The policy for ticketing at the 2012 London Olympics has come under scrutiny this week, as parents who planned to attend--in many cases, before they became pregnant--learned that babes-in-arms require their own tickets. Now the games' organizers are considering changing the policy. The Associated Press has more:
The London Organizing Committee made the statement after complaints flooded the British parenting website Mumsnet, with pregnant women who bought tickets for themselves — but not for their unborn children — wondering what they could do with babies who were breast-feeding. They argued that a months-old child would not be taking up a seat of its own.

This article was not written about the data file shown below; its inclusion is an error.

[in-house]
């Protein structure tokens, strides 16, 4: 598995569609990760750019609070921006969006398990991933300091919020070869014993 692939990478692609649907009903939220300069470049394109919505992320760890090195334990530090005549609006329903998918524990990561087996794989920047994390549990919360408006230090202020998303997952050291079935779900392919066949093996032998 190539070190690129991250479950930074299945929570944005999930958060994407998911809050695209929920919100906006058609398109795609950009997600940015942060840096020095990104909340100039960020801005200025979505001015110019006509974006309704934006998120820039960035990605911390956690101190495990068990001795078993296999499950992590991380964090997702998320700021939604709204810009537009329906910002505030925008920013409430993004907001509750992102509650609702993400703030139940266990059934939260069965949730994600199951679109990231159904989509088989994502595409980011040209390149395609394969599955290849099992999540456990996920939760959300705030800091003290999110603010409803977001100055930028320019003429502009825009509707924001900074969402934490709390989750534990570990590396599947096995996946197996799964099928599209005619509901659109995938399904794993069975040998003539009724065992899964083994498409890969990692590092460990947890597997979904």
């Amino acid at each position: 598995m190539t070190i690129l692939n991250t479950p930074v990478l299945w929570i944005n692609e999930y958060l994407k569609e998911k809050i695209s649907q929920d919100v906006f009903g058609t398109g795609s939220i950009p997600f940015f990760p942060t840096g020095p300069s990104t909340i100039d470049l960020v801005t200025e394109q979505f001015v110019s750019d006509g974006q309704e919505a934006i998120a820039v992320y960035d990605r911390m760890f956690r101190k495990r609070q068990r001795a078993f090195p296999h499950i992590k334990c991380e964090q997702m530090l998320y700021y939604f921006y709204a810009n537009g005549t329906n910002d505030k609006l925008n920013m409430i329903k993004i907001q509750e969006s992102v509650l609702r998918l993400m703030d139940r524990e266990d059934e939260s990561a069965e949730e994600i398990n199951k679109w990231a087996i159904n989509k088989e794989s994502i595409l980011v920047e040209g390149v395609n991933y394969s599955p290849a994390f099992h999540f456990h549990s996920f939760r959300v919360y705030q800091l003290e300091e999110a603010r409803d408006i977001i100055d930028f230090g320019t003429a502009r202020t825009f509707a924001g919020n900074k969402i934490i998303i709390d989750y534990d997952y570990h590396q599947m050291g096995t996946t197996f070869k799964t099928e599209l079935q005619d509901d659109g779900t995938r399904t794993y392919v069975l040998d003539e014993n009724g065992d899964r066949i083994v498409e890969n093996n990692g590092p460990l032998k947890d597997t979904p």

"Of course we understand that some new mums may want to take their babies to events they have tickets to, and we will look at what we can do when the remaining tickets go on sale in April," the committee said in a statement.
Organizers have said that every child — including newborns carried in a parent's arms — must have their own tickets, in part to keep track of the number of visitors so venue capacity is not exceeded. They said special programs exist to make some tickets more affordable to young people, but those discounts did not apply to all events.
London's ticket policy is similar to that of Vancouver, which hosted the 2010 Winter Olympics. Organizers in the Canadian city used discretion at the gate, however, categorizing parents who brought an infant without a ticket as a child care issue. In other words, parents who appeared with children less than a year old — babes in arms, so to speak — were not turned away.